By Tim Skillern
DENVER — Drier days are ahead for much of Colorado, drenched by last week’s destructive rains, with forecasts for lower flood levels, limited showers and mostly sunny skies through the weekend. But sunshine will also allow rescue crews and homeowners a closer look at the devastation the storms wrought on tens of thousands of homes and hundreds of thousands of residents in a dozen counties along Colorado’s Front Range.
The numbers so far are sobering:
- Officials have reported eight deaths and about 1,000 residents unaccounted for.
- Nearly 12,000 residents have evacuated flooded areas. The storms have damaged 17,500 structures and destroyed 1,500, the Colorado Office of Emergency Management said.
Matt Sellars, a photographer in Boulder, has had a front seat to the destruction.
He and his wife live near Third Avenue and Arapahoe Avenue in western Boulder, just south of Boulder Creek. Sellars photographed these scenes near his home over the weekend. His home lost power, but the damage to surrounding structures, including an office building plowed over by the water, was more severe, he said.
“We lucked out because we just lost power. There was some minor flooding, but we got missed by the major stuff. Closer to the canyon, it was a lot worse,” Sellars, who lives about a quarter mile from Boulder Canyon, told Yahoo News.
Water in Boulder Creek, which runs through the canyon, has fallen in recent days. But levels on Monday morning remained higher, at about 3.5 feet, than last Tuesday’s levels, which were stable at just over 2 feet. The creek hit 7.8 feet at its peak on Friday morning, the National Weather Service said.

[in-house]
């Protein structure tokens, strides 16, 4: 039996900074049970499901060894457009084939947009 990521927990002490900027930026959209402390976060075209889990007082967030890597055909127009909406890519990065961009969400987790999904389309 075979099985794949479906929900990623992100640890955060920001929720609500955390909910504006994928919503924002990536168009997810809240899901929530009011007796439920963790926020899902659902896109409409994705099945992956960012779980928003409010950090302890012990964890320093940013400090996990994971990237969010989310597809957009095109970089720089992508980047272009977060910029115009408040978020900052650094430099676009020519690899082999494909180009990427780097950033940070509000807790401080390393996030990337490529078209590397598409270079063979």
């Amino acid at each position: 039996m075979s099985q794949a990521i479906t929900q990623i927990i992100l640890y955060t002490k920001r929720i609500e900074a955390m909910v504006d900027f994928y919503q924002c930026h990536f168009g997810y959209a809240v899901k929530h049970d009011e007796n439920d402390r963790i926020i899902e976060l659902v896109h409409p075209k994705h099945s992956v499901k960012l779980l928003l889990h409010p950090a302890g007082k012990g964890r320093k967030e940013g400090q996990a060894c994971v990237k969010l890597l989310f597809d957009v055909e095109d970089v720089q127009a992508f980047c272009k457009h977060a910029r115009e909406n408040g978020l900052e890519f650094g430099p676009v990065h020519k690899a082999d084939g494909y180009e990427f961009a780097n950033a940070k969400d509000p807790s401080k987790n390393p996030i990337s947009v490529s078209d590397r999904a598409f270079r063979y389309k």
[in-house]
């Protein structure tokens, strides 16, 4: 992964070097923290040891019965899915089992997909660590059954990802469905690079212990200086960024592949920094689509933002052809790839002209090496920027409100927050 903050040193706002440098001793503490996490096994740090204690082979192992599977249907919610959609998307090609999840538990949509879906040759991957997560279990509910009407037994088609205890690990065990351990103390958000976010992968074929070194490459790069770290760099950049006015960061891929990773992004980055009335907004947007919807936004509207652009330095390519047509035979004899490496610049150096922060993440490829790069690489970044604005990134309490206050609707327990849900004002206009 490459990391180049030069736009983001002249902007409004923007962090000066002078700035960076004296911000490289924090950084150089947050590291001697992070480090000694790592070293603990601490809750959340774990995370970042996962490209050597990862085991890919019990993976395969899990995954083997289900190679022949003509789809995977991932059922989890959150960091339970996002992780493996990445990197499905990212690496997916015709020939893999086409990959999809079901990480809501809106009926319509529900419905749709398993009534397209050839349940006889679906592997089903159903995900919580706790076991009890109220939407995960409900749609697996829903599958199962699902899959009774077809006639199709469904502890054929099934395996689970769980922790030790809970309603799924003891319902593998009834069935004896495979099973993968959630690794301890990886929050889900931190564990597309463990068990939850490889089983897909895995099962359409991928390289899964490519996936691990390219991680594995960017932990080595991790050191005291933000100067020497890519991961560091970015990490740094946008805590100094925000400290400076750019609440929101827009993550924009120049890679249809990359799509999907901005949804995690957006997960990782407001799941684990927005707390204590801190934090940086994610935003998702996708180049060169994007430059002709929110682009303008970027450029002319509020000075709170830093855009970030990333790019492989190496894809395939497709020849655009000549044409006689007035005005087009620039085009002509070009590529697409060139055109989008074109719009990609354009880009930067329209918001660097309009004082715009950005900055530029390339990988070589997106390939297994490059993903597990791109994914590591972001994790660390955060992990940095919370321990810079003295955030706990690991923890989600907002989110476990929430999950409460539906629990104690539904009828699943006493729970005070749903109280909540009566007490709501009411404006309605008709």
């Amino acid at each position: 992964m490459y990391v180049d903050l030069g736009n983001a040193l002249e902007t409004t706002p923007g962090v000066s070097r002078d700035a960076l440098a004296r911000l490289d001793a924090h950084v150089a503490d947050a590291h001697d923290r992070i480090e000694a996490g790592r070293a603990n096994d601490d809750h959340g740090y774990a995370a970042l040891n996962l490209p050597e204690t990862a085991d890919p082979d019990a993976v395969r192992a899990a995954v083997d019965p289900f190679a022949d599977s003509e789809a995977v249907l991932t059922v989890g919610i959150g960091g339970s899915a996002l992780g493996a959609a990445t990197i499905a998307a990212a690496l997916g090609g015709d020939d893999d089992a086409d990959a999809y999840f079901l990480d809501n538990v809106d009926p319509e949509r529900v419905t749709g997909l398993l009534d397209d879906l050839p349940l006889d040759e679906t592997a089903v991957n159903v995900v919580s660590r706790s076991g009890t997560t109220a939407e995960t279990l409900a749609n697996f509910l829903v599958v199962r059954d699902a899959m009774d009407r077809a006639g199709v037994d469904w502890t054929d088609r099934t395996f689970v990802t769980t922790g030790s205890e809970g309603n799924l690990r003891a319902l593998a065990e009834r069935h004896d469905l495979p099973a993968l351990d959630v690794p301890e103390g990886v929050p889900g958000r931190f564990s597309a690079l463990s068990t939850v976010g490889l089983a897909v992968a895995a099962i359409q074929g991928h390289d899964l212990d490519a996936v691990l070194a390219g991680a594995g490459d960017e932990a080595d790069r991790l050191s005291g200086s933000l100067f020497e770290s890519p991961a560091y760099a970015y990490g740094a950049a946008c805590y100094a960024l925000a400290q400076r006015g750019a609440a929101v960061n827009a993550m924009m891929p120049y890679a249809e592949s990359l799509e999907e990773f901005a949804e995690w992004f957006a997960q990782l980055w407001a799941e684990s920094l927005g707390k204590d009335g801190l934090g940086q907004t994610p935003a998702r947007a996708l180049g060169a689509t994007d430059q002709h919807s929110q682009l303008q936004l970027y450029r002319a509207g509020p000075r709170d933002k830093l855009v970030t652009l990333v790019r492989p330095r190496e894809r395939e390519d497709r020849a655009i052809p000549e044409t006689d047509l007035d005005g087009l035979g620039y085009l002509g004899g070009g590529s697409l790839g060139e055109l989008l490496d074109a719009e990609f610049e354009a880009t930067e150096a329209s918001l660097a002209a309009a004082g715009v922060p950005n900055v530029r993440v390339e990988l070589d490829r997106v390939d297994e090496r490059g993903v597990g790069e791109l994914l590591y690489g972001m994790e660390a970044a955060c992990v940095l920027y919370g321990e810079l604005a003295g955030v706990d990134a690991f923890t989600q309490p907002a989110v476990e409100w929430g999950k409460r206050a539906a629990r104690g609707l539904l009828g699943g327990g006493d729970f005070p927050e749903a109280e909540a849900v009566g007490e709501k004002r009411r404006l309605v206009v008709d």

Sellars said the worst damage he’s seen in Boulder was the buildings swept away in the mud: “I tried to sneak up the canyon a bit, but they had it blocked off. The bike path was full of mud and rocks. It was pretty much a river. The river broke out of its banks, and it looked like it had run through some homes.”
Sellars, 30, has lived in Boulder since January when he and his wife moved from Chicago. He said they count themselves lucky.
“We still have a pretty dry home. All we lost was power. If we have to take a couple cold showers, I guess that’s not that bad,” he said. “No matter where you live, this would be pretty crazy. We moved here for the outdoor stuff. This is something you have to keep in mind, living closer to the mountains.”
Farther north, along the Big Thompson River, flooding has erased huge portions of Highway 34, a state road that connects Loveland, north of Denver, with Estes Park, a mountain town about an hour west.
The Colorado National Guard flew Gov. John Hickenlooper and a few members of the state’s congressional delegation in a helicopter over Highway 34 on Saturday to survey the damage. Huge chunks of the highway have vanished. The Big Thompson River — its waters responsible for 143 deaths in a July 1976 flashflood — was in a major flood stage Monday morning at 8.8 feet, according to the National Weather Service. It peaked at 10.55 feet on Thursday evening, well above its record 9.3 feet.
The Colorado Department of Transportation told Colorado Public Radio on Monday that the state may have to construct temporary roads to service some mountain communities because winter will arrive before new permanent roads could be built.
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